The medical industry paid $3.5 billion to physicians and hospitals in the last five months of 2013, leading some to question why payments were being made. The donors were manufacturers of medical devices, as well as pharmaceutical companies.
The Centers for Medicare and Medicaid Services (CMS) released the largest cache of documents about such payments ever made public. Included in the data were records of money provided for research grants, speaking fees, travel and meal expenses, and more. Recipients were named for 60 percent of the payments, while the remainder was redacted by the CMS over concerns of inconsistencies in the data.
A total of 4.4 million payments were detailed in the release, which named 546,000 physicians and 1,360 teaching hospitals as beneficiaries.
Records were made public under the 2010 health care reform law, requiring organizations to disclose any payment of $10 or more made during those five months to doctors, dentists, and other health care professionals, as well as teaching hospitals. This data was collected under the Open Payments program, managed by the CMS.
Data inconsistencies could cause people to believe that pharmaceutical companies have undue influence over physicians, according to the American Medical Association. They urged the CMS to wait six more months to release the data, in order for those problems to be resolved.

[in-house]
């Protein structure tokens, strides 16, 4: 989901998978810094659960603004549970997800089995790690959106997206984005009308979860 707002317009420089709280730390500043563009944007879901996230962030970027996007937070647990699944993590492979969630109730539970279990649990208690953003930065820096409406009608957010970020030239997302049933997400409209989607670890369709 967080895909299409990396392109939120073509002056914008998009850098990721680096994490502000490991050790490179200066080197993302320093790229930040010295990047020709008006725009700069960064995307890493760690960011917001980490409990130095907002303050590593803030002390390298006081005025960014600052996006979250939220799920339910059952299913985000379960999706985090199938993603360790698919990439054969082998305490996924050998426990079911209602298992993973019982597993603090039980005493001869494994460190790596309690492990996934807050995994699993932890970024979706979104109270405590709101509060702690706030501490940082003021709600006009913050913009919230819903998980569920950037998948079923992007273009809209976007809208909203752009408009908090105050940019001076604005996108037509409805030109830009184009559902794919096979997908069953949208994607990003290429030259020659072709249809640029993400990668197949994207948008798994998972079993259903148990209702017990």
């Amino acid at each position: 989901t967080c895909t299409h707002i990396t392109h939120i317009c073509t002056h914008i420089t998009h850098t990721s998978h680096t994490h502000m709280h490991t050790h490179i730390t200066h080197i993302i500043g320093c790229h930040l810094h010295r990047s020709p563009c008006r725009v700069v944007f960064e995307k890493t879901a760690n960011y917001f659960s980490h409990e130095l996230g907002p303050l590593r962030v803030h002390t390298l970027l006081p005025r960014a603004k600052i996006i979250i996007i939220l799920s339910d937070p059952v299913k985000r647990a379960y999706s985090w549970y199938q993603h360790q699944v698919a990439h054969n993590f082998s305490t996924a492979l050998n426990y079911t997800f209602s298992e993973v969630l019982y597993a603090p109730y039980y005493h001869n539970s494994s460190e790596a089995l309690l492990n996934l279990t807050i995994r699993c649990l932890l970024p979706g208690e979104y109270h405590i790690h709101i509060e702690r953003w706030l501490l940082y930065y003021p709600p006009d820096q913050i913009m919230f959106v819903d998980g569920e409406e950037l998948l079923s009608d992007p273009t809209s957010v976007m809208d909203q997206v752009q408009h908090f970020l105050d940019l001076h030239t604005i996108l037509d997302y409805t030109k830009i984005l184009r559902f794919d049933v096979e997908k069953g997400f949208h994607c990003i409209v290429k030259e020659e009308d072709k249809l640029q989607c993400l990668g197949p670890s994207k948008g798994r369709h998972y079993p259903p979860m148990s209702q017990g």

The Centers for Medicare and Medicaid Services offered affected physicians a 45-day window to review data and respond to any part with which they disagreed. The AMA, among other groups, claims that period was too short for an adequate response. The CMS produced a guidance document provided to the doctors, explaining how to register on the review system, look over records relevant to their office, and report any inconsistencies. The 360-page document was found to be incomplete, according to the AMA.
"Records that were disputed but not corrected by the end of the review and dispute period (September 11), aren't in the first data publication. This data will be published at a future date after physicians and teaching hospitals have had the opportunity to review and dispute it," CMS officials wrote in the Open Payments website.
The Physician Payments Sunshine provision, which required the release of these records, was supported by both Republican and Democratic lawmakers. Proponents claimed the regulation would make healthcare more transparent to Americans.
"Patients deserve to have access to accurate information. Publishing inaccurate data can lead to misinterpretations, harm reputations and cause patients to question their trust in their physicians... Unfortunately, the CMS' Open Payments program has to date been plagued by significant shortcomings that call into question the accuracy of information that will be published on September 30th," the American Medical Association wrote in a statement.